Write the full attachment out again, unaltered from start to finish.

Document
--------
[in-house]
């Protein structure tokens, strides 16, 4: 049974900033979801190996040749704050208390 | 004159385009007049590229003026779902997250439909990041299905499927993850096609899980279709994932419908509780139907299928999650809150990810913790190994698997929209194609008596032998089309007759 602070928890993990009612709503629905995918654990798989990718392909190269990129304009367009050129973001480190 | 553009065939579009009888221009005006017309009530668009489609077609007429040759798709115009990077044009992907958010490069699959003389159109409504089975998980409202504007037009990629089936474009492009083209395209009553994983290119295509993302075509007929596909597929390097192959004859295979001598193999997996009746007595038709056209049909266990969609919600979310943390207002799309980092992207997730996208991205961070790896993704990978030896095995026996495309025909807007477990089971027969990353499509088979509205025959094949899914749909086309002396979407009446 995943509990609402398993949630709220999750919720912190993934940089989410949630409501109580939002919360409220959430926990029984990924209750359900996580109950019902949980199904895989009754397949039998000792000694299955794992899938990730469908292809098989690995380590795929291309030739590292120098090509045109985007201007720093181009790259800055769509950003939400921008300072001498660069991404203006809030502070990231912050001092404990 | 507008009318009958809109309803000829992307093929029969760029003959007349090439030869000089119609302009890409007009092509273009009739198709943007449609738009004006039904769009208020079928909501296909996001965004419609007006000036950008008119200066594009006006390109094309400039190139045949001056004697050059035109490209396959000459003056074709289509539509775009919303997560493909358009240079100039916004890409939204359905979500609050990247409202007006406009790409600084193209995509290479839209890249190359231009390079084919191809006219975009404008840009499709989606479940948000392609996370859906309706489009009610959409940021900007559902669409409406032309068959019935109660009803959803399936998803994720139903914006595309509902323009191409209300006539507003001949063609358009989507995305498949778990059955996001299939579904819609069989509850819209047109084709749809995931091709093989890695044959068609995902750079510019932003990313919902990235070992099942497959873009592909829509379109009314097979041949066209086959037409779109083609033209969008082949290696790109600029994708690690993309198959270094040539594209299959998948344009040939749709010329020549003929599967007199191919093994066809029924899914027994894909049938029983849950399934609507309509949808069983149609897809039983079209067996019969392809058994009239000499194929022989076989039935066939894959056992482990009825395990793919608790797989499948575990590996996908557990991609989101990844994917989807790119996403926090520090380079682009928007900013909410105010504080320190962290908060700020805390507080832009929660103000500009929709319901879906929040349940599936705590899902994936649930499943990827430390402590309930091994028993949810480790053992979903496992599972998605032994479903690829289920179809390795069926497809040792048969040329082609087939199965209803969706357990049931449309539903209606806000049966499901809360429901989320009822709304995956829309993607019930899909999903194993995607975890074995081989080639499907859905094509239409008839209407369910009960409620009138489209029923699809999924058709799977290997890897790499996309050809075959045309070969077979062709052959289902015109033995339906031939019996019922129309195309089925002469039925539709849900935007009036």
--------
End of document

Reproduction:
[in-house]
């Protein structure tokens, strides 16, 4: 049974900033979801190996040749704050208390 | 004159385009007049590229003026779902997250439909990041299905499927993850096609899980279709994932419908509780139907299928999650809150990810913790190994698997929209194609008596032998089309007759 602070928890993990009612709503629905995918654990798989990718392909190269990129304009367009050129973001480190 | 553009065939579009009888221009005006017309009530668009489609077609007429040759798709115009990077044009992907958010490069699959003389159109409504089975998980409202504007037009990629089936474009492009083209395209009553994983290119295509993302075509007929596909597929390097192959004859295979001598193999997996009746007595038709056209049909266990969609919600979310943390207002799309980092992207997730996208991205961070790896993704990978030896095995026996495309025909807007477990089971027969990353499509088979509205025959094949899914749909086309002396979407009446 995943509990609402398993949630709220999750919720912190993934940089989410949630409501109580939002919360409220959430926990029984990924209750359900996580109950019902949980199904895989009754397949039998000792000694299955794992899938990730469908292809098989690995380590795929291309030739590292120098090509045109985007201007720093181009790259800055769509950003939400921008300072001498660069991404203006809030502070990231912050001092404990 | 507008009318009958809109309803000829992307093929029969760029003959007349090439030869000089119609302009890409007009092509273009009739198709943007449609738009004006039904769009208020079928909501296909996001965004419609007006000036950008008119200066594009006006390109094309400039190139045949001056004697050059035109490209396959000459003056074709289509539509775009919303997560493909358009240079100039916004890409939204359905979500609050990247409202007006406009790409600084193209995509290479839209890249190359231009390079084919191809006219975009404008840009499709989606479940948000392609996370859906309706489009009610959409940021900007559902669409409406032309068959019935109660009803959803399936998803994720139903914006595309509902323009191409209300006539507003001949063609358009989507995305498949778990059955996001299939579904819609069989509850819209047109084709749809995931091709093989890695044959068609995902750079510019932003990313919902990235070992099942497959873009592909829509379109009314097979041949066209086959037409779109083609033209969008082949290696790109600029994708690690993309198959270094040539594209299959998948344009040939749709010329020549003929599967007199191919093994066809029924899914027994894909049938029983849950399934609507309509949808069983149609897809039983079209067996019969392809058994009239000499194929022989076989039935066939894959056992482990009825395990793919608790797989499948575990590996996908557990991609989101990844994917989807790119996403926090520090380079682009928007900013909410105010504080320190962290908060700020805390507080832009929660103000500009929709319901879906929040349940599936705590899902994936649930499943990827430390402590309930091994028993949810480790053992979903496992599972998605032994479903690829289920179809390795069926497809040792048969040329082609087939199965209803969706357990049931449309539903209606806000049966499901809360429901989320009822709304995956829309993607019930899909999903194993995607975890074995081989080639499907859905094509239409008839209407369910009960409620009138489209029923699809999924058709799977290997890897790499996309050809075959045309070969077979062709052959289902015109033995339906031939019996019922129309195309089925002469039925539709849900935007009036």